Friday, April 15, 2011


Norah, Ryan, and I went to the library with our pal, Sara, and her daughter, Samantha, who is a month older than Norah. The two girls are good friends-- always shrieking and jumping up and down when they see each other. Chasing each other, playing ring-around-the-rosie and such. And the library is a great place to meet when it's cold out (yeah, it's still cold. I live in Minnesota) because there are books (duh), a Lego table, puzzles, a coloring station, and the epitome of toddlerdom: a train.

After running around to each activity, the girls settled on the train. It is set up on a short table, so the girls each grabbed a little engine or car or whatever and happily ran them over the track as they walked around and around the table, occasionally screaming "Choo choo!" Sara, Ryan, and I sat down on the benches next to the table and chit-chatted.

(And before you gasp and clutch your chest at the thought of screaming in the library, the children's section is pretty isolated, and the children's librarian assured us that loudness is expected at times.)

Then a little boy, probably 4 years old, came over with his dad. He immediately started grabbing the unoccupied trains and held them tight to his chest, explaining to the little girls that he was playing now, and shoving his way through them. I couldn't understand everything he was saying, but I heard words like, "mine," "move," "no," and others, indicating that they were not sharing well.

Samantha got a sullen little look on her face and slowly walked over to us. She crawled up on the bench between Sara and I.

"Boy talked to me."

"Samantha, it's okay to talk to boys." Sara shook her head. Samantha stayed put, looking angry.

Then I heard raised voices.

"This goes up!" The little boy had his had on some kind of lever on the train set. A little red, plastic bump appeared on the track. He put his hands on his hips.

"Down!" yelled Norah. She flipped the lever.





The little boy turned to his dad, who was reading a magazine near by. His face went up to the ceiling, his eyes closed, and his mouth twisted and gaped open. I'd seen this two million times with Norah-- he was about to flip out.



As the dad tried to explain how sharing is nice, and tried to contain the little boy's tantrum, I rushed over and tried the same.

"Norah. You don't even know what this lever does. Why do you care if it's up or down?"

She furrowed her little brows. "Down."

After the parental interference, the train set was quiet again. Samantha came back to the train.  They walked with their trains around and around. Samantha and Norah still had serious looks on their faces, and kept their eyes on the intruder.

The little boy started telling them the names of each train. Then he started bossing the girls around.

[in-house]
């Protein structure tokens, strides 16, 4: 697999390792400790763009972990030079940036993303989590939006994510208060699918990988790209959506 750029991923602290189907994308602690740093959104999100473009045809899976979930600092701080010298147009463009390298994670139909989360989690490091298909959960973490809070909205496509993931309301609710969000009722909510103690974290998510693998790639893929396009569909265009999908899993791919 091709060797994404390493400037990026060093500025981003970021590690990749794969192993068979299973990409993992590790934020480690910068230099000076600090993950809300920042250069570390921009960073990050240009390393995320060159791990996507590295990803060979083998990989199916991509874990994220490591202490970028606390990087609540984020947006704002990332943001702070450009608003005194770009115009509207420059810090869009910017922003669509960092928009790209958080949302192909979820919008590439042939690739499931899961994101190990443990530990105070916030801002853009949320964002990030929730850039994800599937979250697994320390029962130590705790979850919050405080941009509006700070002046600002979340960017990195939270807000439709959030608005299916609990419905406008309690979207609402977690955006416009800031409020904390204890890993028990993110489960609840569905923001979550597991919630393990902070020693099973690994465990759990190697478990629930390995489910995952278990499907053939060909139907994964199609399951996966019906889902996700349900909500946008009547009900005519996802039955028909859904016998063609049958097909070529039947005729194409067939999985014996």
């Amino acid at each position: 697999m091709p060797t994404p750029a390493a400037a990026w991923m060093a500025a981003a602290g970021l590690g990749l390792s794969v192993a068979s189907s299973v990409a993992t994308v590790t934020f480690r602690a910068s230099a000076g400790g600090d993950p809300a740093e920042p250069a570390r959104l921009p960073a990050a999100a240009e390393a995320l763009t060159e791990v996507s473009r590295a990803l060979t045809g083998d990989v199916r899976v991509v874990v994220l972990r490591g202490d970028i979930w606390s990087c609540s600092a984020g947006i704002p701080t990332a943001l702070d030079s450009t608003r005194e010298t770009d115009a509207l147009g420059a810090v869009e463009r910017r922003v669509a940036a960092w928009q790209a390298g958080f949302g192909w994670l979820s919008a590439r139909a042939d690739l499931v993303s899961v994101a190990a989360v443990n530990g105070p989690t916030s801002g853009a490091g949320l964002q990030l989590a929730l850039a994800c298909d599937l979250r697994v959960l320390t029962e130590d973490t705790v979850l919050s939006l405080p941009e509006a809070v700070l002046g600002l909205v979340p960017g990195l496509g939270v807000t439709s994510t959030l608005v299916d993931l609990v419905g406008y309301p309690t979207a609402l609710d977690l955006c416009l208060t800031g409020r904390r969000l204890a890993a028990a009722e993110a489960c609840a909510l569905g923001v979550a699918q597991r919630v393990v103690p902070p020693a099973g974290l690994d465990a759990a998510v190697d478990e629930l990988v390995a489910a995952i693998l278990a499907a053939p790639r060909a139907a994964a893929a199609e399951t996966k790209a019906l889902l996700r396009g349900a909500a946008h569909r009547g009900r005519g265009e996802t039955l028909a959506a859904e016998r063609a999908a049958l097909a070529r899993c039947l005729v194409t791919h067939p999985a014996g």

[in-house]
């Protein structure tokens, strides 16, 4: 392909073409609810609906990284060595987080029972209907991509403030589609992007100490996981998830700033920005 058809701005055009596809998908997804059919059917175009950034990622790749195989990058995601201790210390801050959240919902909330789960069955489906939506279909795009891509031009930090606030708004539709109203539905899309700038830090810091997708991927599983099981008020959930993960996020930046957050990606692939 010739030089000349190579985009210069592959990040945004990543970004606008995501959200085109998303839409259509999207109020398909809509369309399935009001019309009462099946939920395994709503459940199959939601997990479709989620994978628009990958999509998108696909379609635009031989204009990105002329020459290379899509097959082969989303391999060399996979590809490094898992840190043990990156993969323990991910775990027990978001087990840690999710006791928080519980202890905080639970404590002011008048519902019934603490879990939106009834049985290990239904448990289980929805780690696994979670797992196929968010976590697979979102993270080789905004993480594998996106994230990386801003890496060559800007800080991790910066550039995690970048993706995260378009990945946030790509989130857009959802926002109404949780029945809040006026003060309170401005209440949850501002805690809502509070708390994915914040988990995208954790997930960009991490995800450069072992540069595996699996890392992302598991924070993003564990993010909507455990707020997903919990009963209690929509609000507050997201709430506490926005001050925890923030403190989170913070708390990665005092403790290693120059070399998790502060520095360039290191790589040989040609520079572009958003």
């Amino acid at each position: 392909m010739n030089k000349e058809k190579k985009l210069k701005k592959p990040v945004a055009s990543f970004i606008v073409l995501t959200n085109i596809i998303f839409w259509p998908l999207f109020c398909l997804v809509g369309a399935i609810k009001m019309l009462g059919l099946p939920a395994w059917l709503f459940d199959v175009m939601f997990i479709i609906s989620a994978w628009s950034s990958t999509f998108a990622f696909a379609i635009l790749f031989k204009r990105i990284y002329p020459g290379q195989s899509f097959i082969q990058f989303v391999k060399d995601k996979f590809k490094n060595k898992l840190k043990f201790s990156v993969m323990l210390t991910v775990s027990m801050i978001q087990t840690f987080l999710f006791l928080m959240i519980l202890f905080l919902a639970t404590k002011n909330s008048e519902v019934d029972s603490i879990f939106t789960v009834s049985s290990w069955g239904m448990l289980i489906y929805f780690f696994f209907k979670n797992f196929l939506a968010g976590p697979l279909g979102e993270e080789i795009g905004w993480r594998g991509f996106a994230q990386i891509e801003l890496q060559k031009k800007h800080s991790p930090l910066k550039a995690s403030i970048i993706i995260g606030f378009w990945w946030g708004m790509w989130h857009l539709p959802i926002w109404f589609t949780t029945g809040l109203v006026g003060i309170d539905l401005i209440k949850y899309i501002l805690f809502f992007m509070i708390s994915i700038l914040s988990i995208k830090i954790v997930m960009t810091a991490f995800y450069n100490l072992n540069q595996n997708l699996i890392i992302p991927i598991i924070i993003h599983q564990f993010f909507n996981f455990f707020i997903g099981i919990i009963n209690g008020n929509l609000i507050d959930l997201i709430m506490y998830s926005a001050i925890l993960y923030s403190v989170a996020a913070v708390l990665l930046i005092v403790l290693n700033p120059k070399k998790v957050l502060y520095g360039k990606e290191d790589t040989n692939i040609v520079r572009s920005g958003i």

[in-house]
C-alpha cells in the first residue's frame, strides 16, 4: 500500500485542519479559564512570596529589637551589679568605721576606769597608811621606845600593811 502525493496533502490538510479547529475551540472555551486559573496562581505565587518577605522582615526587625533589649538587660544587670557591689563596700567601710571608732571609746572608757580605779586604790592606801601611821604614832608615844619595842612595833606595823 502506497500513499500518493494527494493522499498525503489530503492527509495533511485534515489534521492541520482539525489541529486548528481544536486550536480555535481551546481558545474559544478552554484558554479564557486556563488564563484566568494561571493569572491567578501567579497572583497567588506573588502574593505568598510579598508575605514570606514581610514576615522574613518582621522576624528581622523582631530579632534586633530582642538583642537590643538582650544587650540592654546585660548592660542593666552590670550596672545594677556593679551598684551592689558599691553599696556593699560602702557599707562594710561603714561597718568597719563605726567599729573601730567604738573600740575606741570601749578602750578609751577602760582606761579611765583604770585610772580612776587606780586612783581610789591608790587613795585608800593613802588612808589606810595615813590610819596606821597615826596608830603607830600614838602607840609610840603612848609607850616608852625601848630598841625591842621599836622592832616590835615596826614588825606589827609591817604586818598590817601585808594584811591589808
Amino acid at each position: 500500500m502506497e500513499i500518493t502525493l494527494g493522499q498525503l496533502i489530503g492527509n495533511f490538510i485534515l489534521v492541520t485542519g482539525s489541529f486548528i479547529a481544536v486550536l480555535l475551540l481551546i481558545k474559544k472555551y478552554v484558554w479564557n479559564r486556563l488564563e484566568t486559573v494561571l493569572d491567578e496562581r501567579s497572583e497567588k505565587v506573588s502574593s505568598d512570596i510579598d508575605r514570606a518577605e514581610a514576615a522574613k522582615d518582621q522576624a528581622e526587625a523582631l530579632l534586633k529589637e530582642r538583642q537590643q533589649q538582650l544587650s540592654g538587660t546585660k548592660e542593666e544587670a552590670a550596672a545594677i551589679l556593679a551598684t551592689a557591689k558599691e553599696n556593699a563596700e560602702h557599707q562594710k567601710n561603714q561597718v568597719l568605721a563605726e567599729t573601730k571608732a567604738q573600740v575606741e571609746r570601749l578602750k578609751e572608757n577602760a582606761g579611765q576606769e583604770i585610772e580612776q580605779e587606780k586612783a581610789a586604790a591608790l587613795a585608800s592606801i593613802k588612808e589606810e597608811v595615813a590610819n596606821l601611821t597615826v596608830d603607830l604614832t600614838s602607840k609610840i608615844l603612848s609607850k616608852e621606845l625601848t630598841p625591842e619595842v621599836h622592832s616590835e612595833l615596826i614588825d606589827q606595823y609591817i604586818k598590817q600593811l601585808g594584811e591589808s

"Shhh. Be quiet," Norah commanded.

"Norah! Use nice words," I said.

"Please," she muttered.

The little boy started lifting up the bridge, stopping the train action for the girls. Samantha's angry face returned, and she walked back over to Sara, still staring daggers at the little boy.

"You can't go there!" the boy said to Norah, blocking the track.

"You need go home," she said.

I resisted my urge to high-five her, and gave her a half-assed "Norah, that's not nice," for the benefit of the dad. Ryan didn't try to conceal his laughter.

Now, I at least realize what I'm supposed to do as a parent. I'm supposed to teach civility, sharing, cooperation, and all that stuff. I'm supposed to be teaching her that it's important to get along with others, even if you disagree with them. In fact, I'm a big fan of getting along with others.

But for some reason, I was proud of her. One, I realize that she's two. She's not going to talk it out with the kid. She's not going to ignore it. She's not going to suggest alternatives or feel empathy for another child who also hesitates to share and play nicely. So she's got to use what she's got. And she stuck up for herself and said no. (Or in this case, "down.") And two, she was kind of badass. Both of the girls were. They didn't let that boy boss them around, even if he was older and bigger. It was... awesome.

She hasn't yet been tainted by society's gender expectations, or my unconscious teaching it to her. Girls are taught to be nice, quiet, and above all, to be liked. Boys are praised for their strive, assertiveness, and leadership. She was doing what was purely in her nature-- not conforming to what is generally expected of little girls. She was tough.

While I wish boys (in general. A sweeping generalization) were taught a little more about compassion, nurturing, cooperation, and all that "girl stuff," for the time being, I'll settle for my girl being taught a little more about badassness. And I'll try my best not to squash out that assertiveness. It'll maybe even it up a little bit.

On a side note: Check out this artwork. You'll have to scroll a little down on the blog. It takes the most common words used in toy commercials, but it's split between toys marketed for boys and toys marketed for girls. It's a startling representation of what we value in the different sexes, as far as temperament and behavior.

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